Dayton praises state recovery even as his own is slow

Gov. Mark Dayton talks about his life after public office during a news conference at the state Capitol. Brian Bakst | MPR News

This was not exactly how Gov. Mark Dayton wanted to spend the last weeks of a last turn in public office.

His voice labored and his mobility severely limited, the two-term governor and 40-year figure on the Minnesota political stage appeared Thursday in one of his final news conferences. It was his first extensive appearance in public in more than a month.

Dayton’s main objective was to highlight a fiscal turnaround during his eight years at the helm — from a $6.2 billion deficit when he came in to a $1.5 billion projected surplus to hand off to his successor, fellow Democrat Tim Walz.

“It shows a remarkable recovery from the financial shambles when I took office eight years ago,” Dayton said.

Dayton’s personal recovery from a pair of October back and spine surgeries is far from over. One procedure damaged his lungs and ability to breath without some reliance on an oxygen tank.

“My lungs have improved but they are still not nearly what they were before. Whether there will be a permanent recovery remains to be seen,” the 71-year-old said. “It’s not the way I would wish to go out as governor. That’s the biggest disappointment.”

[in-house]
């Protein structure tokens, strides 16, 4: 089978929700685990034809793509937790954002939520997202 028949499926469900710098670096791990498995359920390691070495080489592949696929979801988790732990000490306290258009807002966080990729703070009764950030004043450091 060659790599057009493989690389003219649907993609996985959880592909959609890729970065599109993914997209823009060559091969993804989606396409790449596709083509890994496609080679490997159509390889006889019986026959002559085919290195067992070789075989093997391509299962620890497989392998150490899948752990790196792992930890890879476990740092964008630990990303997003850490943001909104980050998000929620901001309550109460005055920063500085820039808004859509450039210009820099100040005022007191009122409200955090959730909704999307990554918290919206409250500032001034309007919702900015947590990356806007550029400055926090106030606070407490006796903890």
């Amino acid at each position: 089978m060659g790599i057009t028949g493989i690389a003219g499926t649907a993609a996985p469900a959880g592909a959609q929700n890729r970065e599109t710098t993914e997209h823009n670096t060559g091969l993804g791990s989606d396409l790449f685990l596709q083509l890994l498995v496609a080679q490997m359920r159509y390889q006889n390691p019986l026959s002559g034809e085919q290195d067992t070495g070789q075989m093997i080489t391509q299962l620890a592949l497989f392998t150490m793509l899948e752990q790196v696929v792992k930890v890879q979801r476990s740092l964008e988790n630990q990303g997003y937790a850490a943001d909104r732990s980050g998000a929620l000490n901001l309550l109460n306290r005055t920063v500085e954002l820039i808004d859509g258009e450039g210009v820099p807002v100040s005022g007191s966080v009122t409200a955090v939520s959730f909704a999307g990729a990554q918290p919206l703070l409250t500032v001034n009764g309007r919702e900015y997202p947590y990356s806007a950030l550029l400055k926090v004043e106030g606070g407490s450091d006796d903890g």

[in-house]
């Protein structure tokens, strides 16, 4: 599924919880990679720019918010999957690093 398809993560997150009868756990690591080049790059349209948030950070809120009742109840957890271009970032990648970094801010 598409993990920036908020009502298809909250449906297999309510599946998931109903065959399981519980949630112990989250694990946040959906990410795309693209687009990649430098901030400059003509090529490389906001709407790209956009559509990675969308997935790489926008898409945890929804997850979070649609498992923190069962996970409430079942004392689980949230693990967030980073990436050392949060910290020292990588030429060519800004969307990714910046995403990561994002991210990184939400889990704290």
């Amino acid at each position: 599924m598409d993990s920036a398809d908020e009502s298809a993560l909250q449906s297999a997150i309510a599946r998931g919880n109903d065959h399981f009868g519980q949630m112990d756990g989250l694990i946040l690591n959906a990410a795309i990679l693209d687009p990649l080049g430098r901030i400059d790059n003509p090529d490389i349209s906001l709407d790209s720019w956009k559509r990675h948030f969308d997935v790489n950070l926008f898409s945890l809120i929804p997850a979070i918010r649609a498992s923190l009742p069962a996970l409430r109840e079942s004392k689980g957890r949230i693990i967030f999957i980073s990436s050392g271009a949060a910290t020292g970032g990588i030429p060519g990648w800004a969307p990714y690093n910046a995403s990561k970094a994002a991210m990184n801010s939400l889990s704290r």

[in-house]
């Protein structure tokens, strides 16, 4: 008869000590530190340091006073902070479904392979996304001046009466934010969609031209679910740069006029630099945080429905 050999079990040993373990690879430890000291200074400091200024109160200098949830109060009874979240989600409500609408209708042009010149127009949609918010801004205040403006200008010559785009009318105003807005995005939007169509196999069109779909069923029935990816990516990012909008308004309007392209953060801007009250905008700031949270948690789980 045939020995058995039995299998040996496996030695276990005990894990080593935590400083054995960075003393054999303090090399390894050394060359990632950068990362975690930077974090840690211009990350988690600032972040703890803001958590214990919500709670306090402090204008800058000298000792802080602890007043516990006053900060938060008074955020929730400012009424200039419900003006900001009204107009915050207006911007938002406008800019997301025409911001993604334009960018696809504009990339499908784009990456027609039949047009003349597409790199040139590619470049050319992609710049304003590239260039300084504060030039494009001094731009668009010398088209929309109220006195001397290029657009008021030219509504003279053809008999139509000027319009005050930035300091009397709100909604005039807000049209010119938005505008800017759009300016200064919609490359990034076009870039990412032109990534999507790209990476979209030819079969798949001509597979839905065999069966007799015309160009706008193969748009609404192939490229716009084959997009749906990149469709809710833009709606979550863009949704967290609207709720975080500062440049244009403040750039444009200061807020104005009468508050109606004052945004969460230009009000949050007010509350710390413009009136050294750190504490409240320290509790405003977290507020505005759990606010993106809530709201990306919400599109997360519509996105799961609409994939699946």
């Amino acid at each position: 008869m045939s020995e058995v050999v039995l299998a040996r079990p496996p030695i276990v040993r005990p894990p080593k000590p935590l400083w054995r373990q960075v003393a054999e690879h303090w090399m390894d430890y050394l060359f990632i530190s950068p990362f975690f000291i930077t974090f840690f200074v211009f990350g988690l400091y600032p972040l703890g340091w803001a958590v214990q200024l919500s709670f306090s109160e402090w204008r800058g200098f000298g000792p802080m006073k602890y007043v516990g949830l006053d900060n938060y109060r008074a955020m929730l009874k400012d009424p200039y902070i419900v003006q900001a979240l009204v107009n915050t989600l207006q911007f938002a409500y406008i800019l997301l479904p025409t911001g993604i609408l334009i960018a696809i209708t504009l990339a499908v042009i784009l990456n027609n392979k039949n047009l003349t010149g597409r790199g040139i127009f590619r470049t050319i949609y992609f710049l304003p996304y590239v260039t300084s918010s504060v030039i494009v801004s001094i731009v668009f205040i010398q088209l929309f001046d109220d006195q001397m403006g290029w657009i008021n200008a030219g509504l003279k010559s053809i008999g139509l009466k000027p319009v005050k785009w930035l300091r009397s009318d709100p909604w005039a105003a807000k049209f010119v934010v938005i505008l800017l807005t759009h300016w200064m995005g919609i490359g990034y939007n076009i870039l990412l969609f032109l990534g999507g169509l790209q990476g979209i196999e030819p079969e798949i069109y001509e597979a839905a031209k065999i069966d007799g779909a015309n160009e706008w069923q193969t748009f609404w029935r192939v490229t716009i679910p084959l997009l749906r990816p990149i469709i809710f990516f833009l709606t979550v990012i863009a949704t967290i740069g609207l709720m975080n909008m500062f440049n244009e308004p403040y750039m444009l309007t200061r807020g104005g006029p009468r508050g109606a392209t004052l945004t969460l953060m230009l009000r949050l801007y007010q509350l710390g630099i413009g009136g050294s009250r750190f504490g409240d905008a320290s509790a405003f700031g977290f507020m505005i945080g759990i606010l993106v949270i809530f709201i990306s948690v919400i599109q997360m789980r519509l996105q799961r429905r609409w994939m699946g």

Dayton said he had visions of touring the state to check in on projects or programs he helped usher in.

Dayton’s official last day is Jan. 7, when Walz takes his oath at noon. He and his two dogs will be moving out of the Governor’s Residence in St. Paul to an apartment in Minneapolis — on a month-to-month lease, he notes.

He said that will give him flexibility to “figure out what I want to do with the rest of my life and where I want to be.”

This is the capstone to his long public career, from his time as a state agency commissioner in the late 1970s to stints as state auditor and U.S. senator prior to becoming governor in 2011.

Dayton admitted he’ll miss the world of high-level public service.

“It’s going to be a big shift. I might have to start tweeting,” Dayton joked. “See if my followers get into double digits.”

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